In what can be viewed as a significant victory for the DOJ, Microsoft agreed to offer OEMs two new options that will enable them to sell PCs without Internet Explorer 3.0 or 4.0 bundled with the Windows 95 operating system.
The government had argued that the Redmond, Wash., software giant flouted the order by offering PC makers versions of Windows 95 that don't work or were outdated.
The most significant new development is Microsoft's agreeing to release a version of OSR (OEM Service Release) 2.5 that contains all of the latest Windows 95 features but does not include IE 4.0 or the Active Desktop.
In addition, Microsoft agreed to let OEMs use a modified version of the Add/Remove utility that will hide or remove the main IE files, leaving the browser functionality inoperable.
The modified version of the Add/Remove utility will remove some additional files from Windows 95 above and beyond the 26 files it currently removes. The agreement announced here today does not resolve all of the pending litigation involved with this case. For example, still to be decided are Microsoft's entire appeal of the Dec. 11 order, its petition to remove Lawrence Lessig as a "special master" as well as issues now before the special master himself.
While today's action centered mainly on Windows 95, at a press conference held outside the U.S. District courthouse, Joel Klein, head of the DOJ's antitrust division, said the department is still investigating Windows 98 as well as other issues regarding Microsoft.
A clearly pleased Klein said the settlement was exactly what the DOJ was looking for, saying it sends a message to software vendors that they are free to bring to market new ideas and to compete on the merits of their innovations "...and not be snuffed out by Microsoft's monopolistic power."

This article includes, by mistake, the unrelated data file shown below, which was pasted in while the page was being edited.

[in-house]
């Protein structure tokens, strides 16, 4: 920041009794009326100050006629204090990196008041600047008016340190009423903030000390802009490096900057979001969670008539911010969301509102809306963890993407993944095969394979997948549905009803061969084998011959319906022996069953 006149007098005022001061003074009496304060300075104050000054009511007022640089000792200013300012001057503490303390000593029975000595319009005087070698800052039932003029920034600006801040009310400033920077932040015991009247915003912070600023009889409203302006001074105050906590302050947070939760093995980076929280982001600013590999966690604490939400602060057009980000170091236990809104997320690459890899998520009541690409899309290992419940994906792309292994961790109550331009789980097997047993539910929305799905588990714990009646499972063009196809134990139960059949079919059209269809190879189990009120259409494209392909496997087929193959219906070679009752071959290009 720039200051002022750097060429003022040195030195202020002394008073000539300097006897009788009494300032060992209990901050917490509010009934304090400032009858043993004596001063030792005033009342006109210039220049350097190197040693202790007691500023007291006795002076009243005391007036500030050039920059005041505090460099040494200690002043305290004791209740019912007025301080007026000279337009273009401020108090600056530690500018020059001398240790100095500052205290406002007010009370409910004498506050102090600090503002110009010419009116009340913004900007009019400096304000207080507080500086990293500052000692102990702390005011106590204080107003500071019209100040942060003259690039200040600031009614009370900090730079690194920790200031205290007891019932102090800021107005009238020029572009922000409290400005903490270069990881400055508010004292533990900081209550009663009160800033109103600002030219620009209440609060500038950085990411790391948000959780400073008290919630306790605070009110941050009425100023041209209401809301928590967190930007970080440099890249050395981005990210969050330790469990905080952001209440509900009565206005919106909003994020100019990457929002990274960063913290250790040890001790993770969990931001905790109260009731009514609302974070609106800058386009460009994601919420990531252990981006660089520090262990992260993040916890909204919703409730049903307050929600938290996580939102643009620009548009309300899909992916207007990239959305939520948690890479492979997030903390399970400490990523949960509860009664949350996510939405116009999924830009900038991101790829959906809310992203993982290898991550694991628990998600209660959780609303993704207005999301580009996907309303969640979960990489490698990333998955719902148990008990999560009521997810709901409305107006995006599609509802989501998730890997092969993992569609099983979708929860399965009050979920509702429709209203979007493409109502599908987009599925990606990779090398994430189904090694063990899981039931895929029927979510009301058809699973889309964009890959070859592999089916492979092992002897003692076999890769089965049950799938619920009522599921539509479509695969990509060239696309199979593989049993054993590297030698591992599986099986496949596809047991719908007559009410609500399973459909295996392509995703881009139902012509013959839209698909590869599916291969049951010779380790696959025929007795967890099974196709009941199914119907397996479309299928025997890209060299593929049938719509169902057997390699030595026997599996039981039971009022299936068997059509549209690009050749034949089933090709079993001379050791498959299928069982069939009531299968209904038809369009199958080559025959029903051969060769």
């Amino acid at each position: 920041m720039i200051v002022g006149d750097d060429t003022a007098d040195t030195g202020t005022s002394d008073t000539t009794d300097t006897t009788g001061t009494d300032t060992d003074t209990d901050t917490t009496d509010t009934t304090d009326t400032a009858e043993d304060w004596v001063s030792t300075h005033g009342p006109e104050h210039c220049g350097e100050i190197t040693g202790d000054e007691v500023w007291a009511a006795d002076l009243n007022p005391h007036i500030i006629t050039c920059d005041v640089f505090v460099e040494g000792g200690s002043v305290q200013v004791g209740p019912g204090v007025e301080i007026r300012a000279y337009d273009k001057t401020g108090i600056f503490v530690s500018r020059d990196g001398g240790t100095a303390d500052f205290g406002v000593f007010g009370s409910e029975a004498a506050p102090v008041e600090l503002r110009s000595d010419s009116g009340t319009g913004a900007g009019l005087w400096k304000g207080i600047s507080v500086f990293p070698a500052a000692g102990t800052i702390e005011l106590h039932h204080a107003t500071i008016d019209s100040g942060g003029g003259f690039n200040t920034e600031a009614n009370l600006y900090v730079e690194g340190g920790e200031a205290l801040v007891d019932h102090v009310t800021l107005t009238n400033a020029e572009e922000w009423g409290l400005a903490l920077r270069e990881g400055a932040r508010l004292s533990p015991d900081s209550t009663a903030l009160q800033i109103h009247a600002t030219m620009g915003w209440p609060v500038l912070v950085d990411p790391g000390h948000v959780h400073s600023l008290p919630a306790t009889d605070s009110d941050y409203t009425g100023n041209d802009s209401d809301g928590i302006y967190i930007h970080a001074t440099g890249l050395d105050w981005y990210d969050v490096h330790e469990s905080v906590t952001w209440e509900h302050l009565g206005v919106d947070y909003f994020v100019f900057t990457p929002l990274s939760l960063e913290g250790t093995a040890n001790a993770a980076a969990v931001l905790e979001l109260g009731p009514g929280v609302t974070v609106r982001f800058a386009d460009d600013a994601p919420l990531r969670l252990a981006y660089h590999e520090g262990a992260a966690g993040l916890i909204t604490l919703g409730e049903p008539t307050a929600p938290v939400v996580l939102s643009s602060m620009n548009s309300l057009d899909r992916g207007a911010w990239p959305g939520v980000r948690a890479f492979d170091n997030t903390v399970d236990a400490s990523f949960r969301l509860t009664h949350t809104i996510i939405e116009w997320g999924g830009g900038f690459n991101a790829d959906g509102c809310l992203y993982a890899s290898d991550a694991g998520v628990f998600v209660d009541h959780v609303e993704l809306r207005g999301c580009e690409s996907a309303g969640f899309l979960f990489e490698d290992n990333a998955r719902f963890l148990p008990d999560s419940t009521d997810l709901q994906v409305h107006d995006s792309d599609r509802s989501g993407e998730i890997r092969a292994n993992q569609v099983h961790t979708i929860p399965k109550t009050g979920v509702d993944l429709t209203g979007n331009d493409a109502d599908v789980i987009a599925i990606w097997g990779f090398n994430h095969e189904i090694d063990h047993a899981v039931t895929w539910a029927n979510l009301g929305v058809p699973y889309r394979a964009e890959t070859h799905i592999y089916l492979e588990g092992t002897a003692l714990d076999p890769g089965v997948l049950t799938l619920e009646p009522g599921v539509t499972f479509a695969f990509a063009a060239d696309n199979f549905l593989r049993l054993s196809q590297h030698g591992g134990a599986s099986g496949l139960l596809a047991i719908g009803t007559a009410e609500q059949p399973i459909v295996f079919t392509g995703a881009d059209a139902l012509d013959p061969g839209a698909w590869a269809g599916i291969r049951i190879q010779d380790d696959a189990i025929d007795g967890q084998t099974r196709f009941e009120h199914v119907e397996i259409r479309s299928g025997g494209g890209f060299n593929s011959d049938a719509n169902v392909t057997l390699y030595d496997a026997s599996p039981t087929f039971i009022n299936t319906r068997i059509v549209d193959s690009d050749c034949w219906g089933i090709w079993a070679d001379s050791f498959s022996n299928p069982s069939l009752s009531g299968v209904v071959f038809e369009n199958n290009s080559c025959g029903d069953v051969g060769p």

"Today's decision is a victory for consumers and innovators," Klein said.
In a brief statement, William Neukom, Microsoft's senior vice president for law and public affairs, said he was pleased with the settlement, adding that it allows everyone to get on to the larger issues at hand - namely, Microsoft's efforts to move on to the appellate process.
Neukom noted that customers have always had a choice when it comes to browsing software.
Both sides gave a little in reaching the settlement. The government dropped its request for a 30-day review period for all Microsoft OS upgrades, and Microsoft has granted any OEM that chooses one of the Windows 95 options not containing IE a 90-day grace period in case requirements are changed.